Liars and Outliers News

The book is selling well. (Signed copies are still available on the website.) All the online stores have it, and most bookstores as well. It is available in Europe and elsewhere outside the U.S. And for those who wanted a DRM-free electronic copy, it's available on the OReilly.com bookstore for $11.99.

I have collected four new reviews. And a bunch of reviews on Amazon.

There's an interview with me about the book on TheBrowser.com.

Gizmodo has published an except from Chapter 17. I (and others) have published Chapter 1. And all the figures, mostly for people reading the ebook.

Posted on February 24, 2012 at 3:18 PM • 12 Comments

Comments

Doug DFebruary 24, 2012 4:34 PM

Thanks much for the O'Reilly pointer. I'd been agonizing over whether to get the iBooks version, the B&N (Nook) version, or nothing.

My preferred reader software is iBooks, but DRMed content for iBooks "can't" be read anywhere else. We also have a few Nooks in our house, but I worry about content that's tied to them in case B&N kills the product line and the DRM service (eg. if Amazon "wins"). Every choice I saw had a downside that made me uncomfortable.

I hadn't thought to check O'Reilly (and had already ruled out Amazon -- I want EPUB files). This pointer has already resulted in at least one sale (and I'm passing it along to interested parties, so it may become multiple pretty quickly).

LeoNFebruary 25, 2012 5:16 AM

Another thanks for the O'Reilly link, purchase made! Readers want DRM-free purchases and it's great to have Publishers and Authors that provide that.

Looking forward to this one..

BrianDFebruary 25, 2012 4:18 PM

My wife works with parents, helping them to become better parents. I wasn't too far into the book before I started reading it from the perspective of how it applies to parenting.

Depending on their age, a child may or may not have the understanding of how a given pressure should impact their decision making. Couple that with children's tendency to overestimate value and underestimate cost, and defections are easily explained.

Read from this perspective, it helps explain why things that work in parenting do, and why some parenting mistakes end with the results they do.

DeweyFebruary 25, 2012 9:03 PM

Wish I'd know about the DRMless version before I bout the kindle ebook. I'd rather support anti-DRM.

Nick PFebruary 26, 2012 1:43 AM

Non-DRM is good. That the book is already down to $12 is good for us. Although maybe not as much for you. ;)

MatthiasFebruary 26, 2012 4:51 AM

Thanks for offering the book through O'Reilly. I had never shopped there before and was relieved to find that unlike Amazon and Barnes&Noble who refuse to sell ebooks to non-Americans, O'Reilly doesn't have this restriction. And they don't have this crazy pricing like Amazon where the hardcover costs less than the ebook as if printing bits was more expensive.

Clive RobinsonFebruary 26, 2012 7:10 AM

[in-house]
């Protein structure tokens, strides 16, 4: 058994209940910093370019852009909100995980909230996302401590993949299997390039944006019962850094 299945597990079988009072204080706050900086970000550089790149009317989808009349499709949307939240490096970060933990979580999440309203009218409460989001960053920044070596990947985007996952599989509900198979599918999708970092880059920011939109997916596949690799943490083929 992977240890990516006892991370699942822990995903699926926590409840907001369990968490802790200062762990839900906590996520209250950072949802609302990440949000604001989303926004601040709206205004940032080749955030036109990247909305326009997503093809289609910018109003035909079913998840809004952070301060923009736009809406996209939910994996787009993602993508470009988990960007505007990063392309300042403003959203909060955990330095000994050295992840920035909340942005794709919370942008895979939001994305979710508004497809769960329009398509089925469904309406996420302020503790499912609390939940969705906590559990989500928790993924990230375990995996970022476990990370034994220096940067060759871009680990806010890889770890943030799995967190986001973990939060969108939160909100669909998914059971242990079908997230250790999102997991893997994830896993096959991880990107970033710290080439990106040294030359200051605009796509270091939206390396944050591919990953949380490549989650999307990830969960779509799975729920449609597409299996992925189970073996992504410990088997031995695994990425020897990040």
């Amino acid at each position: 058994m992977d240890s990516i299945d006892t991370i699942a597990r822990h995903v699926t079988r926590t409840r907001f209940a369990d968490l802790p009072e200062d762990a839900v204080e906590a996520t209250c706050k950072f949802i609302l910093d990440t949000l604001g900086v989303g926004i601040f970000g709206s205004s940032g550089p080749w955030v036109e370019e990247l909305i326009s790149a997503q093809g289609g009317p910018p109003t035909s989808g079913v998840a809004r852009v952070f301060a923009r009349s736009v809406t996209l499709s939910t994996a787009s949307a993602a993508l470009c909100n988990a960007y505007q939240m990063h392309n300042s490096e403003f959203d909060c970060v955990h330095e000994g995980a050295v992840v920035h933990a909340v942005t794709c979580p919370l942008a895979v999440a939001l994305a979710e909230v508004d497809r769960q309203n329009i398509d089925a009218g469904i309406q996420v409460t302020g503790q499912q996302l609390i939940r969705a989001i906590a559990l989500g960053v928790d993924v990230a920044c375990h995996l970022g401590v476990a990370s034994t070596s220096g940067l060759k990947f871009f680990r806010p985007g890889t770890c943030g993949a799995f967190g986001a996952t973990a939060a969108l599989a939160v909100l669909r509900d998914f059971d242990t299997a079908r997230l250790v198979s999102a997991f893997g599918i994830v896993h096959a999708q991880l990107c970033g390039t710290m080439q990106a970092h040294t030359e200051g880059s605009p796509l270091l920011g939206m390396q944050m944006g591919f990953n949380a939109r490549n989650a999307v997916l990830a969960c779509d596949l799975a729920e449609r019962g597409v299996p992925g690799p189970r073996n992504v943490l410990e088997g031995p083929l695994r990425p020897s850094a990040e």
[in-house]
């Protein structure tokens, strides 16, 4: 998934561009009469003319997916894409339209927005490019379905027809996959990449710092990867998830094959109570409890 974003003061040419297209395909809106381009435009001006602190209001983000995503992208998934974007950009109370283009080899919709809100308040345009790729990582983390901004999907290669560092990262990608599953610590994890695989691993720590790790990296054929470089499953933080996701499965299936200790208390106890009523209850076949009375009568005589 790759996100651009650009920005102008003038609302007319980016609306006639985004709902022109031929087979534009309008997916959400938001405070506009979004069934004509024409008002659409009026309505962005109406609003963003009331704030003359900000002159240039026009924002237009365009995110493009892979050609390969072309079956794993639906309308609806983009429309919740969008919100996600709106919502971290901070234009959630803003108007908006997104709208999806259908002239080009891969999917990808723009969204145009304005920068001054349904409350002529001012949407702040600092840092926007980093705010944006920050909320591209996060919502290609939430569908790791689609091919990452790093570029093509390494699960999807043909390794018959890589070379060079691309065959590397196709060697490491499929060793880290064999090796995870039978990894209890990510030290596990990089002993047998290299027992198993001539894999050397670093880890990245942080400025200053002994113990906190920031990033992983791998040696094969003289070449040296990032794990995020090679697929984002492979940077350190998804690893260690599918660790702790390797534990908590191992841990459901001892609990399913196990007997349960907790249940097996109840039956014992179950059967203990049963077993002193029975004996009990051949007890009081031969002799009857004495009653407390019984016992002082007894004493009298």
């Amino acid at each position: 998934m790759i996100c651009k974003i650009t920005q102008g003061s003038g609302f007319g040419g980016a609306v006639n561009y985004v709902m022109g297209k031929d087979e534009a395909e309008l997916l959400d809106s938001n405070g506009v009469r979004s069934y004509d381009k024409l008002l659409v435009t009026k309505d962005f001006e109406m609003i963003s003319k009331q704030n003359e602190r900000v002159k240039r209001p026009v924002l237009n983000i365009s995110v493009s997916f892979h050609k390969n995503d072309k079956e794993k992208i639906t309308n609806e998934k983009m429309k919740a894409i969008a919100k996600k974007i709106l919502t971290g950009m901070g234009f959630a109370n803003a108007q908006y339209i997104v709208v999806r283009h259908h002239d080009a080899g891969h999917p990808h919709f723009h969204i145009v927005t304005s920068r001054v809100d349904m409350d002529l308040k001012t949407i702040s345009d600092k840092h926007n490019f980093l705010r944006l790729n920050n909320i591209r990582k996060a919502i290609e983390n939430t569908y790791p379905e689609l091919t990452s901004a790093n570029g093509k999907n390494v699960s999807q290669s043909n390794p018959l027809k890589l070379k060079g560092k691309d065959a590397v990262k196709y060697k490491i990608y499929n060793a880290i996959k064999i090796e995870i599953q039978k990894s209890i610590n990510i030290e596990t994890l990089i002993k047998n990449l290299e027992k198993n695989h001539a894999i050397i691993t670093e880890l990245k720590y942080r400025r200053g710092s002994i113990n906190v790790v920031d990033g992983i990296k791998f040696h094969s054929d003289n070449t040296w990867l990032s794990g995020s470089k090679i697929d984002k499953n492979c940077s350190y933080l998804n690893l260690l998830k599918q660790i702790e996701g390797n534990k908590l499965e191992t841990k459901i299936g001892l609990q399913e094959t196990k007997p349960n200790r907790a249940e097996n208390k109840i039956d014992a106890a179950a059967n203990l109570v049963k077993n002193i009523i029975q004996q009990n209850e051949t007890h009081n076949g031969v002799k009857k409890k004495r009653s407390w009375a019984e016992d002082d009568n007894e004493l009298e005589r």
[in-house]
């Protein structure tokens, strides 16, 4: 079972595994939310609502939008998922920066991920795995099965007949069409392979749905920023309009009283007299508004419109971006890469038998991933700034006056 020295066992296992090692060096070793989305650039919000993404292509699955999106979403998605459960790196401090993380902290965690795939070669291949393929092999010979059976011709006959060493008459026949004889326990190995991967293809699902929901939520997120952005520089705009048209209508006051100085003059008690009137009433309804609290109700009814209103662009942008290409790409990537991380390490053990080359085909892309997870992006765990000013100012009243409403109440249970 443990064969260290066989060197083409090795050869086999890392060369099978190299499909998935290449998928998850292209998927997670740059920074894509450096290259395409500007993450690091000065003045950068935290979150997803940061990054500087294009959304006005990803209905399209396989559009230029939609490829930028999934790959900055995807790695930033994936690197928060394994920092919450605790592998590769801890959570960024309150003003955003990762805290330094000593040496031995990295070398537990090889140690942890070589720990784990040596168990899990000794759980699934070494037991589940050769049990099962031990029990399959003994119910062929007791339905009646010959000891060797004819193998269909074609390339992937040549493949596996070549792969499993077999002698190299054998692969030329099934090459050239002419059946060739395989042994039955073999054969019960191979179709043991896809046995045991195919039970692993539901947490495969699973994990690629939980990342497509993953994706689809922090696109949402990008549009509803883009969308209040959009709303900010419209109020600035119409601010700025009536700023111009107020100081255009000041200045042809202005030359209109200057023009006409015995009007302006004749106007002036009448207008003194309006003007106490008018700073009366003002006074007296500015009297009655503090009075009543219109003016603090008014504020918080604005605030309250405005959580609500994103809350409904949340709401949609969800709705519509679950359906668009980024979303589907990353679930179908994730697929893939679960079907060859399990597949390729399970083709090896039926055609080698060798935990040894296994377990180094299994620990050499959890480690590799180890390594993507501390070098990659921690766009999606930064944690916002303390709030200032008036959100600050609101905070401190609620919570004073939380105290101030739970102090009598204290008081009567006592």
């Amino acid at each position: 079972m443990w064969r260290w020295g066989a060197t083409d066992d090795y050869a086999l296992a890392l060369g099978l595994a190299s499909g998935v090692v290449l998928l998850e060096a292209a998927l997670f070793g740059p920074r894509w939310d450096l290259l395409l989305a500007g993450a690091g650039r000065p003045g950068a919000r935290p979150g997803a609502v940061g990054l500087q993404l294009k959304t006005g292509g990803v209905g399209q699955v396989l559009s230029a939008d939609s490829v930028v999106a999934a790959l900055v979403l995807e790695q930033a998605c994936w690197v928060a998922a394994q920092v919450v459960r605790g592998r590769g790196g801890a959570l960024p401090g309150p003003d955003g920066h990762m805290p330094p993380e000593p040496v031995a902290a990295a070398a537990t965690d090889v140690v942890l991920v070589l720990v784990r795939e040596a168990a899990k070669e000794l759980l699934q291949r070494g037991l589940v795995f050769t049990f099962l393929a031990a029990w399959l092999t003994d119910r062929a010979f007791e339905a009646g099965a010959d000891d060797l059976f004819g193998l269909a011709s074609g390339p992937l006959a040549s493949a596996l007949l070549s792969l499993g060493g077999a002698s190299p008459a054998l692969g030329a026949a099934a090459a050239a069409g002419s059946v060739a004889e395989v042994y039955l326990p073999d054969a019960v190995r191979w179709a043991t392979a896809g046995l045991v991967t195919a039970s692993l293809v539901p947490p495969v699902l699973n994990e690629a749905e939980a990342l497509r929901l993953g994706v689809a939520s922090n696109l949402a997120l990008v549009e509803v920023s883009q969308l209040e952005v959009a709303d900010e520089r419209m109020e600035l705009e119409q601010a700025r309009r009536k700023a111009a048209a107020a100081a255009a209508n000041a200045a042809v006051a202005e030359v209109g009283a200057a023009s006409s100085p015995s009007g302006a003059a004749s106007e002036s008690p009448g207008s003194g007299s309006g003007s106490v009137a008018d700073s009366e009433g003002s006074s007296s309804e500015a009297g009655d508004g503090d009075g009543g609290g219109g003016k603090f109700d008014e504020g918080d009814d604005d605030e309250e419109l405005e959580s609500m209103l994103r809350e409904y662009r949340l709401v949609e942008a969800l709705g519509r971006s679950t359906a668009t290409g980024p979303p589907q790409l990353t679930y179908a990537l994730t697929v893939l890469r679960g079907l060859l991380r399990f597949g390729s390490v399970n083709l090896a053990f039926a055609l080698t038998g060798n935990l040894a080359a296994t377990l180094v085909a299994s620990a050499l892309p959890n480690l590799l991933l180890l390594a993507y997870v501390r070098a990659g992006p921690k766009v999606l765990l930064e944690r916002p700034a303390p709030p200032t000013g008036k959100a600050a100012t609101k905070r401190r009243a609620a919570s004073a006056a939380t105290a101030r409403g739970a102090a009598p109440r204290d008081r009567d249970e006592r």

@ Matthias,

...unlike Amazon and Barnes&Noble who refuse to sell ebooks to non-Americans O'Reilly doesn't have this restriction

I don't know about the Barnes&Noble selling model, but the Amazon e-book model may well be illegal in Europe from what I understand (it's to do with what is technicaly an illegal cross subsiding of the business).

Also... some books in the USA due to other US legislation can not be sold in Europe which doesn't apply to the O'Reilly books as none of them are anywhere near old enough.

Oh and then there is still the hang over from the "export on munitions" legislation that apparently does not apply to information in printed books but does to electronic books. Put simply a book with a printed software section is ok but the same software in electronic form is not. This has found it's way into ordinary copyright issues as has been seen in one or two "cease and desist" claims where publishers are trying to ring fence basic knowledge and mathmatics as being proprietary property.

A recentish example was over the "time" database where a publisher of astrology books claimed that information "proprietory to them" had been put into the database. The claim was highly dubious at best even in the US (and not enforcable else where), but when an individual is faced off by a corporation with on staff legal personal highly knowledgable in the area who get paid regardless, and the individual having to pay very high rates for their own legal representatives, capitulation is almost certainly guaranteed. Which is what these shyster companies relie upon.

Even where the individual knows theyy are legaly right, they probably will decide not to fight the company because they will invariably just fire off multiple injunctions with delaying tactics to keep the individual making the information available...

Realisticaly at the end of the day it has nothing to do with what is and is not right but the Mickey Mouse Corp and their fiends buying off US legislators to protect their closed market.

The likes of Amazon have to make a choice support little guys rights and lose the rights to market big earnings media or... I guess the old "money talks..." adage applies.

There are only two ways to change this effect significantly the corperate bottom line, or put the corperate officers (executive or not) in fear one way or another. Their greatest fear of course being ridicule and humiliation in the shareholders eyes, shortly followed by loss of status, oddly imprisonment following trial does not even make it onto their radar which is a major tell...

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